Up until now, I have done the review with my original stock which had the tight fit.  As you may have noticed in some of the photos, there are wear marks that are being formed on my buffer tube.  Also, I applied graphite and then finally a spray silicon to reduce the friction when moving the stock into it's different positions.  The combination of surface finish wear and lubricant has greatly helped reduce the tightness of the stock. Over time they may break in like a baseball glove and produce a great fit.

After a couple of weeks, Mako sent me a new stock based on their modified mold to allow more clearance for commercial buffer tubes.  I'm very impressed with how fast Mako jumped on this issue and were able to provide a newly manufactured configuration.  There is no visible difference between the stocks, but there is clearly an increase in size of the buffer tube area to allow a much better fit for the commercial tubes.  The new stock drops on a mil-spec tube and functions nearly like any other stock when changing positions.  What I mean by nearly is that it actually functions better because Mako has integrated spring acting tabs that will press against the buffer tube to reduce any free play (rattle) which may exist.  You can see these tabs on both sides of the locking pin in the photo below.

When I put the stock on my commercial buffer tube, it still has a snug fit for my tube, but this is my preference.  It is not so tight that making adjustments takes an act of congress, but it is snug.  This will vary per buffer tube because there can be tolerance differences.  I measured my tube and it is on the high side of the tolerance band.

The next feature to evaluate is the recoil reducing feature.  Just to be clear, when I talk about this recoil reducing feature, it is in terms of "felt recoil".  Felt recoil is your perception of the recoil.  The addition of springs helps spread the recoil over a longer period of time which gives the rifle a softer feel and thus less felt recoil.  For more information on recoil, you can read this article from Wikipedia.

To evaluate the recoil reducing feature, I installed the new updated stock from Mako. I did have some doubts on it's effectiveness with my standard 55 grain (1293 ft.lbs. @ muzzle) plinking ammo and felt like I would need to shoot some heavier bullets to really feel the difference.  I ended up getting a couple of boxes of BVAC 75gr HPBT Match ammo.  This ammo has a muzzle energy of 1261 ft.lbs.  On paper, these two cartridges seem nearly identical when you compare the muzzle energy, but I know that the heavier bullet will give a slightly increase recoil based on my experience.

The big issue I had was how to really measure the reduction in recoil without it becoming just my opinion.  Since the stock recoil reducing feature is based on spring compression, I decided to try and see how much spring compression I was actually getting when I shot my rifle.  The final (cheap) way I decided to measure the spring compression was to set up some markers at different increments along the travel of the locking pin.  I setup a series of strings along the path of the locking pin.  The strings were attached by tape to the stock.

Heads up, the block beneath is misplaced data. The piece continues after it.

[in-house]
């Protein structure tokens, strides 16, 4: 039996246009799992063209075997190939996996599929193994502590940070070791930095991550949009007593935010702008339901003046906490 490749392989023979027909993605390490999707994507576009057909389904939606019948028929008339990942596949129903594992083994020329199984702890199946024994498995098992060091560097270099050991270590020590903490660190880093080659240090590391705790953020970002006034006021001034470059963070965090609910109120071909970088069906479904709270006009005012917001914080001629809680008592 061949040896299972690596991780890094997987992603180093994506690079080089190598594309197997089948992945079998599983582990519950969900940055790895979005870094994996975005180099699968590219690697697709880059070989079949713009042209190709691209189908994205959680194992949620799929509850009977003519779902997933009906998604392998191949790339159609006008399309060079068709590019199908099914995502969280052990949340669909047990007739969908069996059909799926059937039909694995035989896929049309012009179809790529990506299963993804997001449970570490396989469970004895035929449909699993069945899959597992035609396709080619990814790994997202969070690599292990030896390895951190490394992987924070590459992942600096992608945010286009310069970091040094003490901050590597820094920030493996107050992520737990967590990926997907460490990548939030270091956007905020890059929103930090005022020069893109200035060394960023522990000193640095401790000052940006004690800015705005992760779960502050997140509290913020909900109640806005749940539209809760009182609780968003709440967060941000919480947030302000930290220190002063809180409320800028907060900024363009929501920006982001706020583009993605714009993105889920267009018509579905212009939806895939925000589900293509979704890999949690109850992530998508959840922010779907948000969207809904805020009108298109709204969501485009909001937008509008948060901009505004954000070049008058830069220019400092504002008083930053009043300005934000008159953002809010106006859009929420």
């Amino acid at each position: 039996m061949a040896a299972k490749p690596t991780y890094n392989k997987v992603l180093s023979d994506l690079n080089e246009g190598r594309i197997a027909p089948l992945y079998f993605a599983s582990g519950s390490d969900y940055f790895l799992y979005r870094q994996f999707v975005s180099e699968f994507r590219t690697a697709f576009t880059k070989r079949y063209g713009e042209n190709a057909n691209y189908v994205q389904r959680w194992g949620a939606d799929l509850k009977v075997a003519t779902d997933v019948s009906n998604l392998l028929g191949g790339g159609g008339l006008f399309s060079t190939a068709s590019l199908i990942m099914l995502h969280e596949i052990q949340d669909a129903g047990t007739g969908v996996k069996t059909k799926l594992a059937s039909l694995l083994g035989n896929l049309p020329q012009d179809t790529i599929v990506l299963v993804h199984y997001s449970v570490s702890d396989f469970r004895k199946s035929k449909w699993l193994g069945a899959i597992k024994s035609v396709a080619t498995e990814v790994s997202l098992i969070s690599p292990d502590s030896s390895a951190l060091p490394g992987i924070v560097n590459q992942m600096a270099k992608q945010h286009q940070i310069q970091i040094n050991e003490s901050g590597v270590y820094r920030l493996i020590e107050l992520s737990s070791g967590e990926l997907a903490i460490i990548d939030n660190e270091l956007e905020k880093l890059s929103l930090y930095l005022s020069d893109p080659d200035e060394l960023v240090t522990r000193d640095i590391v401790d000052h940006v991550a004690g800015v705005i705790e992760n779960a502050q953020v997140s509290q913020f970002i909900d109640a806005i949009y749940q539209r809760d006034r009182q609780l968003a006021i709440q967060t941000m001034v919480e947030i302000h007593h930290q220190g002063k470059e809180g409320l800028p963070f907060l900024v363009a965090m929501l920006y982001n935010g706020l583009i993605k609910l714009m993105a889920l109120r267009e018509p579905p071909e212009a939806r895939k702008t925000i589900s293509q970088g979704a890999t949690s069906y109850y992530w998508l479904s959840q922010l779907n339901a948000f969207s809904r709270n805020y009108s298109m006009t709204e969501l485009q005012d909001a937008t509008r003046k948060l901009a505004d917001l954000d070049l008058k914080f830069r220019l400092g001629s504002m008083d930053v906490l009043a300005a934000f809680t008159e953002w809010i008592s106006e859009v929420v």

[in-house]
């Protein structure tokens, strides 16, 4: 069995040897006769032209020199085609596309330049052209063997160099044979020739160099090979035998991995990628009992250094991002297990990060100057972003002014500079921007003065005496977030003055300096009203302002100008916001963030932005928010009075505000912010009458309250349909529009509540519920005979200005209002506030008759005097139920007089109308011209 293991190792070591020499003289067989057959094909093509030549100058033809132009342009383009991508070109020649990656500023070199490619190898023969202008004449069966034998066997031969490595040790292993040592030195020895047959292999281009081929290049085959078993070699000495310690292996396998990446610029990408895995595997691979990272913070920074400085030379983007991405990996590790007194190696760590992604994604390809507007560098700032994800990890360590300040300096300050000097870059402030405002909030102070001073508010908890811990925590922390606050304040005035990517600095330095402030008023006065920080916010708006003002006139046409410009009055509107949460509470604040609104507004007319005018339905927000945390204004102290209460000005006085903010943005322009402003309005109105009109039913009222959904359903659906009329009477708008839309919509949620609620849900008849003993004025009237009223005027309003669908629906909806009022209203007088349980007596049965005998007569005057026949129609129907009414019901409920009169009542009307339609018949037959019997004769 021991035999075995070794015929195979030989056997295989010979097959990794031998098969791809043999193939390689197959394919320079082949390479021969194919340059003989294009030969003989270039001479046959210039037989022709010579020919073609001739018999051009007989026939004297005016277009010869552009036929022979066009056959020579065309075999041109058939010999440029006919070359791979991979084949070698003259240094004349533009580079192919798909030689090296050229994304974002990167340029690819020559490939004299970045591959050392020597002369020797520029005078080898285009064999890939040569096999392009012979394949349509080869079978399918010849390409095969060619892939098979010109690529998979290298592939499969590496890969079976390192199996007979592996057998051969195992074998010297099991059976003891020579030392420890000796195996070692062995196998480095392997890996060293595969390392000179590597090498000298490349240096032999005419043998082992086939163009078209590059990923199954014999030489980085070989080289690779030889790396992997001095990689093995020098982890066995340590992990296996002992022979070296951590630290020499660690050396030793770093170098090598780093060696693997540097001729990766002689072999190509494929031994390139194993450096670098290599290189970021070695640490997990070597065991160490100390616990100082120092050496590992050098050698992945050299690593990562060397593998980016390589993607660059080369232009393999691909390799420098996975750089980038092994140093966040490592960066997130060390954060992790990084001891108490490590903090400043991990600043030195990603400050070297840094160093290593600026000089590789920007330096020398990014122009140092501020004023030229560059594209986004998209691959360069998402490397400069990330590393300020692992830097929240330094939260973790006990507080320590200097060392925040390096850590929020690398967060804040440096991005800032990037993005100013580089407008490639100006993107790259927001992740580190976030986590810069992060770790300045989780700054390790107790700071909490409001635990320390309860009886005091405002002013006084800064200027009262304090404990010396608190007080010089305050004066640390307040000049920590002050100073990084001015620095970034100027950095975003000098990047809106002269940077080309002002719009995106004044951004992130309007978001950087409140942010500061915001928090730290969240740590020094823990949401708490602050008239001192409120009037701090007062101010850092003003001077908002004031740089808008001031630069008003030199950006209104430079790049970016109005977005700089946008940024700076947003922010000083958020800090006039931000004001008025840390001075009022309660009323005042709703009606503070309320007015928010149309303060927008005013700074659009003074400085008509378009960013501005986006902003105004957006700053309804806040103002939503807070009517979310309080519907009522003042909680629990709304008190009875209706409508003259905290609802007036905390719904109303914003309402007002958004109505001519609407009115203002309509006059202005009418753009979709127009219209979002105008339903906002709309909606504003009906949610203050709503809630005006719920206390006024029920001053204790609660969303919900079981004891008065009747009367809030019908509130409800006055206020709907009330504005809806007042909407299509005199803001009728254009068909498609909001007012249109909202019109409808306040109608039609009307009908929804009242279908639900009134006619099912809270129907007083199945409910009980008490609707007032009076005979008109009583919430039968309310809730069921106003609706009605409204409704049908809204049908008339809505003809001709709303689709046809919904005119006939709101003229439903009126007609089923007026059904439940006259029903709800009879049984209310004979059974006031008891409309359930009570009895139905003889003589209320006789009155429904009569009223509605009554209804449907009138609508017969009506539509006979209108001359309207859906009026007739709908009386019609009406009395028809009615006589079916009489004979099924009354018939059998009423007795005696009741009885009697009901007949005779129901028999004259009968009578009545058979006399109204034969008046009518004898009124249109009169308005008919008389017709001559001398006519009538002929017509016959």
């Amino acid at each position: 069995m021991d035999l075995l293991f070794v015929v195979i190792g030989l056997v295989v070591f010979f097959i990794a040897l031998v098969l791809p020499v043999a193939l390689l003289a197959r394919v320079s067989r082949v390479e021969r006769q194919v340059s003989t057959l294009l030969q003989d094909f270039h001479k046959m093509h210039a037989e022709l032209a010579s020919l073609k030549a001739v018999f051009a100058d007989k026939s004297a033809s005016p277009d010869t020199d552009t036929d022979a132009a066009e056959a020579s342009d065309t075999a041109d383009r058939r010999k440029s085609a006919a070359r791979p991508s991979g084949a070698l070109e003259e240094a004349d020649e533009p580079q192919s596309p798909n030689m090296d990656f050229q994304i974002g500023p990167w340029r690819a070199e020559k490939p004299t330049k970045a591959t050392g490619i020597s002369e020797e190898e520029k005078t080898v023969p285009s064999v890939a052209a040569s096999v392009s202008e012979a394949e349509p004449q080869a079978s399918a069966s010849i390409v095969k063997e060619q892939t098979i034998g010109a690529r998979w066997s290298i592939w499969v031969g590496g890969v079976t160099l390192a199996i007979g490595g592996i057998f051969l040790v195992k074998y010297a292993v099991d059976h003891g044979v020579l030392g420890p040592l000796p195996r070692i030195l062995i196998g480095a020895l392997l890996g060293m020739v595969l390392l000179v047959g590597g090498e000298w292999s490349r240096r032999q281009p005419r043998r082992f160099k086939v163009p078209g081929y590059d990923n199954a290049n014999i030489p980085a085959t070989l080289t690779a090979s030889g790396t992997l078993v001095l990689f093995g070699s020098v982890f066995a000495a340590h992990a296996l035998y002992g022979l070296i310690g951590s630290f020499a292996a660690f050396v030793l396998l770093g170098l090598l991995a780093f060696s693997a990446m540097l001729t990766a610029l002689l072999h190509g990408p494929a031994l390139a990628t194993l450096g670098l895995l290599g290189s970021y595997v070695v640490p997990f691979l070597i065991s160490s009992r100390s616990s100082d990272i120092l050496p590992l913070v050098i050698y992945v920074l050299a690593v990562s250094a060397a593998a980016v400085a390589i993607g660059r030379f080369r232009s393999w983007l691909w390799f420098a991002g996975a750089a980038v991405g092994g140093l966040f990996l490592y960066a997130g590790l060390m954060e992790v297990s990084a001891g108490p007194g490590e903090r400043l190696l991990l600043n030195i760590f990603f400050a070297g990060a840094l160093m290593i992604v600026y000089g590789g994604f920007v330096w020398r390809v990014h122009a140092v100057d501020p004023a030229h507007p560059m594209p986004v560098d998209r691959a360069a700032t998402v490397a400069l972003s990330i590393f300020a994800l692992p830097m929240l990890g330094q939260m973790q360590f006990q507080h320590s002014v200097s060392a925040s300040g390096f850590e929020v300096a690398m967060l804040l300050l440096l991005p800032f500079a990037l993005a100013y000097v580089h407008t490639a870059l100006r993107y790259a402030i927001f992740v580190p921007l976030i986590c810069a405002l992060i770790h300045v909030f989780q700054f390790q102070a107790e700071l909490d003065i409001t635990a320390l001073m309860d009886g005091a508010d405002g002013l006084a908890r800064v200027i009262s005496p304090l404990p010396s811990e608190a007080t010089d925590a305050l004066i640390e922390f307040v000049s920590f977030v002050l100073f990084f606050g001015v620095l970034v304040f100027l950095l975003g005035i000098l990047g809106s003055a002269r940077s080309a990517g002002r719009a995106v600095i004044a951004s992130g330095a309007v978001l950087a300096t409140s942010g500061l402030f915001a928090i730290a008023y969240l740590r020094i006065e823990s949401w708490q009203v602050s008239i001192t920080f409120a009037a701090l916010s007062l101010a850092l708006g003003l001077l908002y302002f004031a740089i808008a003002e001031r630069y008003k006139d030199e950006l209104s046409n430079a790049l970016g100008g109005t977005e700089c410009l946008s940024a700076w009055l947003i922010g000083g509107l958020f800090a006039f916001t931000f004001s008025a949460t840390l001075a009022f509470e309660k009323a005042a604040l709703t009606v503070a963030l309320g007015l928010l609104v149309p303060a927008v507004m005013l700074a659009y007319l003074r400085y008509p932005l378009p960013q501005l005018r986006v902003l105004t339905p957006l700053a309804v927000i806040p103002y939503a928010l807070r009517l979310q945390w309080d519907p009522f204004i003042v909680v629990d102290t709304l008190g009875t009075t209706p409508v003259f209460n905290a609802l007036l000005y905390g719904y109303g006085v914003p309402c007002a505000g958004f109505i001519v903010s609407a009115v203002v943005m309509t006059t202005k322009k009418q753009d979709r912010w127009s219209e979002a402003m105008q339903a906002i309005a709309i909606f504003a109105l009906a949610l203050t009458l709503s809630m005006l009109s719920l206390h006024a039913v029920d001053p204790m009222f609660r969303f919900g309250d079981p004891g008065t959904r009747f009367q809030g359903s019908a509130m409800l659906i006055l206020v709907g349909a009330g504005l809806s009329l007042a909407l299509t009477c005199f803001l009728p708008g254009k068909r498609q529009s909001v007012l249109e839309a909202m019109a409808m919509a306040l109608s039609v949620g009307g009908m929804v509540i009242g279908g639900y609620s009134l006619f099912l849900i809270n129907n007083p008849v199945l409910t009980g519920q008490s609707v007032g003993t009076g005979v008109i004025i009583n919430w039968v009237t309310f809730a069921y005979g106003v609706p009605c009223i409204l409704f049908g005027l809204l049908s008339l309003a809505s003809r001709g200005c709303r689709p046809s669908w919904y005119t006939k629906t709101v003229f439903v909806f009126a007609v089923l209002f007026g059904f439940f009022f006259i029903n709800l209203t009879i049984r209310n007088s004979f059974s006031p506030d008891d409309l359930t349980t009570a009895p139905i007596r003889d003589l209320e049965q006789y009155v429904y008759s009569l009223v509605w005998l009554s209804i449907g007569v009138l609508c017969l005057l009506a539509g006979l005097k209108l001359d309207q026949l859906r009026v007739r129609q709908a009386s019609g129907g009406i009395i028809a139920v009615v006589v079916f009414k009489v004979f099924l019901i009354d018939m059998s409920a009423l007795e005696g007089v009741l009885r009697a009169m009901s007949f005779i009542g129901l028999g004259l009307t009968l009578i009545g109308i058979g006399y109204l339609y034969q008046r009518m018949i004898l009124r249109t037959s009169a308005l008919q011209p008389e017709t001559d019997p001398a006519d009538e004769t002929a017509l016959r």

The first photo below shows the stock in the initial position (before compressing the spring).  The second photo shows what happens to the string around the pin when I compress the stock to the first horizontal string above the locking pin.  The third photo shows what happens to the strings when I press the stock to the second horizontal string.

After shooting the 55 grain .223 ammo, I could not see any change in the string around the locking pin, which tells me that the recoil reducing spring was not compressed due to the recoil of this ammo.

Next I switched to the 75 grain .223 ammo.  The photos below show the before and after condition of the strings when shooting the 75 grain ammo.  You can clearly see that the string in the after photo is no longer tight around the locking pin.  This means that there was a slight spring compression, but you can also see that the spring compression was not as far as the first horizontal string when you compare to the photos above.

Before                                                            After

Since I don't own a fully auto rifle (yet), I'm limited to making shots at the rate of me actually pulling the trigger.  I tested this with a couple of three round quick shots and achieved the same results.  What does all this mean for the recoil reducing feature? The bad side is that I don't think this feature will make any significant difference on a standard (not auto) .223 rifle.  The good side is that anything with more recoil than a .223 will see a real reduction in recoil (compression of the spring).  If I had a buffer tube on one of my shotguns, I would drop this in and check it out, but at this time I don't.  Based on my results, I have no doubt that this would reduce felt recoil on any larger caliber.

Bottom Line:
I would consider this stock to be in the higher end category.  When you consider the fact that it has waterproof storage and a cheek riser, and then compare the price to others on the market, I believe this stock provides a good value.  Since it is already a good value without the recoil reducing feature, I consider this feature to be a bonus.  Just because the recoil reducing feature is not very effective on a standard (not auto) .223 rifle doesn't mean it can't be swapped out in 30 seconds to a .308 rifle (AR-10 style) or shotgun which will have more recoil.